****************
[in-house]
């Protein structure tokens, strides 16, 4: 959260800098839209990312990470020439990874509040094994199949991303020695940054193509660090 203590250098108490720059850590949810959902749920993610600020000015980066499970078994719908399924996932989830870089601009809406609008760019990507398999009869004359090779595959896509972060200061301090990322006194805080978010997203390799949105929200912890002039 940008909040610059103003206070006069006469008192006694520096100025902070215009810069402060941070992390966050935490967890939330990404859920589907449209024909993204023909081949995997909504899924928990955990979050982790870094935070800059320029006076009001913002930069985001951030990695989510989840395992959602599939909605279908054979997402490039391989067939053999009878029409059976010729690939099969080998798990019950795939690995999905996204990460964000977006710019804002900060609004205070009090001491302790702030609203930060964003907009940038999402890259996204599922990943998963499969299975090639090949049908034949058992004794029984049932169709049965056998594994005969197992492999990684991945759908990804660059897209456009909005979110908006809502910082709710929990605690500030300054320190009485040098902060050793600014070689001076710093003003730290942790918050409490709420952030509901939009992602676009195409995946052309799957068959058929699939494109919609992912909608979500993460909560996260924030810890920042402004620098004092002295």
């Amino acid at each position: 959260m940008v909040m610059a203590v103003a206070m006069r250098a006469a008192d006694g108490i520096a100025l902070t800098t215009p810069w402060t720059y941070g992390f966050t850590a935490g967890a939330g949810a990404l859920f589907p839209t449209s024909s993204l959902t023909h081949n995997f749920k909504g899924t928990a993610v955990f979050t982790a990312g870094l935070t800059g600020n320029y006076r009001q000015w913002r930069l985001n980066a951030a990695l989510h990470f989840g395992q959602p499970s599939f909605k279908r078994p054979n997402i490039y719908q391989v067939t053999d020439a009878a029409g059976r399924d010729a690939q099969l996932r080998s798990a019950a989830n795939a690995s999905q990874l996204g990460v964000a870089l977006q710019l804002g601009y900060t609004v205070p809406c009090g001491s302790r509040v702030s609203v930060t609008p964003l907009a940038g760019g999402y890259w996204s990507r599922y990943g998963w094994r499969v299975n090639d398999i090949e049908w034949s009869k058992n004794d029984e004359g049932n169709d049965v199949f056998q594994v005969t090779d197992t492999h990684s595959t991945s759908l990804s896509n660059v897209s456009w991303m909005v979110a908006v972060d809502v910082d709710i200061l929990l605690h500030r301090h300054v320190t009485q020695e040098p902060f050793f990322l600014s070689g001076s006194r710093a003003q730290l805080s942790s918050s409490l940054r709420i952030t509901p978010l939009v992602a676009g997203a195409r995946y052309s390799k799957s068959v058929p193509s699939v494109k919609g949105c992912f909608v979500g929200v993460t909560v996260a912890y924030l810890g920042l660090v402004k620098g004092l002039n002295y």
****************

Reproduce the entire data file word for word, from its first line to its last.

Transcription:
[in-house]
């Protein structure tokens, strides 16, 4: 959260800098839209990312990470020439990874509040094994199949991303020695940054193509660090 203590250098108490720059850590949810959902749920993610600020000015980066499970078994719908399924996932989830870089601009809406609008760019990507398999009869004359090779595959896509972060200061301090990322006194805080978010997203390799949105929200912890002039 940008909040610059103003206070006069006469008192006694520096100025902070215009810069402060941070992390966050935490967890939330990404859920589907449209024909993204023909081949995997909504899924928990955990979050982790870094935070800059320029006076009001913002930069985001951030990695989510989840395992959602599939909605279908054979997402490039391989067939053999009878029409059976010729690939099969080998798990019950795939690995999905996204990460964000977006710019804002900060609004205070009090001491302790702030609203930060964003907009940038999402890259996204599922990943998963499969299975090639090949049908034949058992004794029984049932169709049965056998594994005969197992492999990684991945759908990804660059897209456009909005979110908006809502910082709710929990605690500030300054320190009485040098902060050793600014070689001076710093003003730290942790918050409490709420952030509901939009992602676009195409995946052309799957068959058929699939494109919609992912909608979500993460909560996260924030810890920042402004620098004092002295």
């Amino acid at each position: 959260m940008v909040m610059a203590v103003a206070m006069r250098a006469a008192d006694g108490i520096a100025l902070t800098t215009p810069w402060t720059y941070g992390f966050t850590a935490g967890a939330g949810a990404l859920f589907p839209t449209s024909s993204l959902t023909h081949n995997f749920k909504g899924t928990a993610v955990f979050t982790a990312g870094l935070t800059g600020n320029y006076r009001q000015w913002r930069l985001n980066a951030a990695l989510h990470f989840g395992q959602p499970s599939f909605k279908r078994p054979n997402i490039y719908q391989v067939t053999d020439a009878a029409g059976r399924d010729a690939q099969l996932r080998s798990a019950a989830n795939a690995s999905q990874l996204g990460v964000a870089l977006q710019l804002g601009y900060t609004v205070p809406c009090g001491s302790r509040v702030s609203v930060t609008p964003l907009a940038g760019g999402y890259w996204s990507r599922y990943g998963w094994r499969v299975n090639d398999i090949e049908w034949s009869k058992n004794d029984e004359g049932n169709d049965v199949f056998q594994v005969t090779d197992t492999h990684s595959t991945s759908l990804s896509n660059v897209s456009w991303m909005v979110a908006v972060d809502v910082d709710i200061l929990l605690h500030r301090h300054v320190t009485q020695e040098p902060f050793f990322l600014s070689g001076s006194r710093a003003q730290l805080s942790s918050s409490l940054r709420i952030t509901p978010l939009v992602a676009g997203a195409r995946y052309s390799k799957s068959v058929p193509s699939v494109k919609g949105c992912f909608v979500g929200v993460t909560v996260a912890y924030l810890g920042l660090v402004k620098g004092l002039n002295y």